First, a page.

Whitacre Pumping Station on a summer's evening, with a brilliant blue sky in the background.
Whitacre Pumping Station near Shustoke in Warwickshire. © Historic England
Whitacre Pumping Station near Shustoke in Warwickshire. © Historic England

Whitacre Pumping Station has been added to the Heritage at Risk Register

Severn Trent Water is looking for a new use for a stunning, Grade II* former pumping station at Whitacre ,near Shustoke in Warwickshire, that once carried fresh water to the people of Birmingham.

Designed by John Henry Chamberlain and William Martin around 1872, Whitacre Pumping Station is an example of Victorian architecture's grand ambition and inventiveness. The red brick building contains the former Pumping Station, Filter House, Water Well and Superintendent's Office.

Whitacre was designed to improve the quality of life for the residents of Birmingham, carrying fresh, clean drinking water to the city.  It is considered to be among the very best structures designed by prominent Victorian architects Martin and Chamberlain.

The Birmingham Water Company Act was passed in 1870 and authorised extraction of water from the rivers Bourne and Blythe. This led to the creation of the Whitacre Reservoir in 1871, and the building of an engine house with boiler house on the Whitacre site a year later.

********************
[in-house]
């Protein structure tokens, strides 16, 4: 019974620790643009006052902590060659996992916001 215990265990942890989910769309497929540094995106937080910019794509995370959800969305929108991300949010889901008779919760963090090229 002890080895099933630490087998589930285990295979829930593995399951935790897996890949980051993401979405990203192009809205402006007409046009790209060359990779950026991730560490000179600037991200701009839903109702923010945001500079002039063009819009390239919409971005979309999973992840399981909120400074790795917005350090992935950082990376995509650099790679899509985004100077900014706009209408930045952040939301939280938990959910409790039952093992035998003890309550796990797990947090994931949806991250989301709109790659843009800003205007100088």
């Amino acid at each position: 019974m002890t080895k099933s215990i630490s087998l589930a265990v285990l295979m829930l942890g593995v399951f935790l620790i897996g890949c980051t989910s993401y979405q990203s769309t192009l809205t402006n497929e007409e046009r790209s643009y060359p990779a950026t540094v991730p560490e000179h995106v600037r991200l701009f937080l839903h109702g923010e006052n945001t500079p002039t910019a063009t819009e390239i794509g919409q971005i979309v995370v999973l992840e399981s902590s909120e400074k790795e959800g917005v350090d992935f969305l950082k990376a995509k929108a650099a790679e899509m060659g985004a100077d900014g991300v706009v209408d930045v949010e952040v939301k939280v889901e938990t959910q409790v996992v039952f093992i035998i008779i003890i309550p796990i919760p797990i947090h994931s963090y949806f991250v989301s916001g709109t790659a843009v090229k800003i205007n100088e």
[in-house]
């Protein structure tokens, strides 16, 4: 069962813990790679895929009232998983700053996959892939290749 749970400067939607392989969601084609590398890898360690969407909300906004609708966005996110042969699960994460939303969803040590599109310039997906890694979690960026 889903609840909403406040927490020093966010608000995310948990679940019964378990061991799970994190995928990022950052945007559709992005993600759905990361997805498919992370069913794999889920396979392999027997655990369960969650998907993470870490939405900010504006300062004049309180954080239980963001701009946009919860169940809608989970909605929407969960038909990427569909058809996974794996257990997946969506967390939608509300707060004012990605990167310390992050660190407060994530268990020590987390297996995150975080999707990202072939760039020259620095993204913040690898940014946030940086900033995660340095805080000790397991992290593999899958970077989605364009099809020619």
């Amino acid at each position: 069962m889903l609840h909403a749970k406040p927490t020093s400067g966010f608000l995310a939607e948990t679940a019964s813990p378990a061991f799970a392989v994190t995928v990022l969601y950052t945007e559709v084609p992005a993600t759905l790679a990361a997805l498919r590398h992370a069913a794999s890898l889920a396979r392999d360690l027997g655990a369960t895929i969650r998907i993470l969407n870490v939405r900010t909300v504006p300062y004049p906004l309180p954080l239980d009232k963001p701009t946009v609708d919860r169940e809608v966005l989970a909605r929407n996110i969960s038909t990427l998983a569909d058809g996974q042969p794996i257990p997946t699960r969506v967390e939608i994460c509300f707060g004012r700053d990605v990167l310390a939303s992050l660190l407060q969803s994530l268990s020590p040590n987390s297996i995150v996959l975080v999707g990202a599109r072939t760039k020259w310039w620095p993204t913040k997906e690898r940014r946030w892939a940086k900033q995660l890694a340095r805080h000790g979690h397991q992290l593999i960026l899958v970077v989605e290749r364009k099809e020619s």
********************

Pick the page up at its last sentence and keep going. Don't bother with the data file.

In 1875 the Birmingham Water Company was bought by Birmingham Corporation (the forerunner to Birmingham City Council) and the water works were significantly enlarged to include a second engine house connected to the 1872 building by a larger boiler house.  This ran parallel to the Birmingham – Derby mainline railway and included a covered sidings for the delivery of coal.

The original steam-powered pumping machinery consisted of two Lilleshall Cornish engines, housed in the western engine house, and two Watt inverted compound beam engines. These engines were two of the most elaborate ever built, but were replaced in the late 1930s by two electric pumping engines. One of the Watt engines was salvaged and now forms an exhibit in Birmingham's ThinkTank Museum. Although the original engines have been removed, much of the original structure remains.

In 1955 the former boiler house was converted to a rapid gravity filter house with filtration tanks along its length. By the 1970s the outdated Victorian buildings were replaced by a new pumping and filtration plant built nearby.

Today the grand Whitacre pumping station sits empty, at the rear of a modern water treatment plant. Riddled with asbestos and infested by pigeons, it also needs general repairs throughout.

One of a number of historic assets owned by Severn Trent Water, many of which are no longer in active use and require significant repairs, the former pumping station is in need of a sustainable new use. This is a real challenge for Severn Trent, and Historic England is working with them to find a way forward and develop a management strategy for their most significant historic sites - including Whitacre.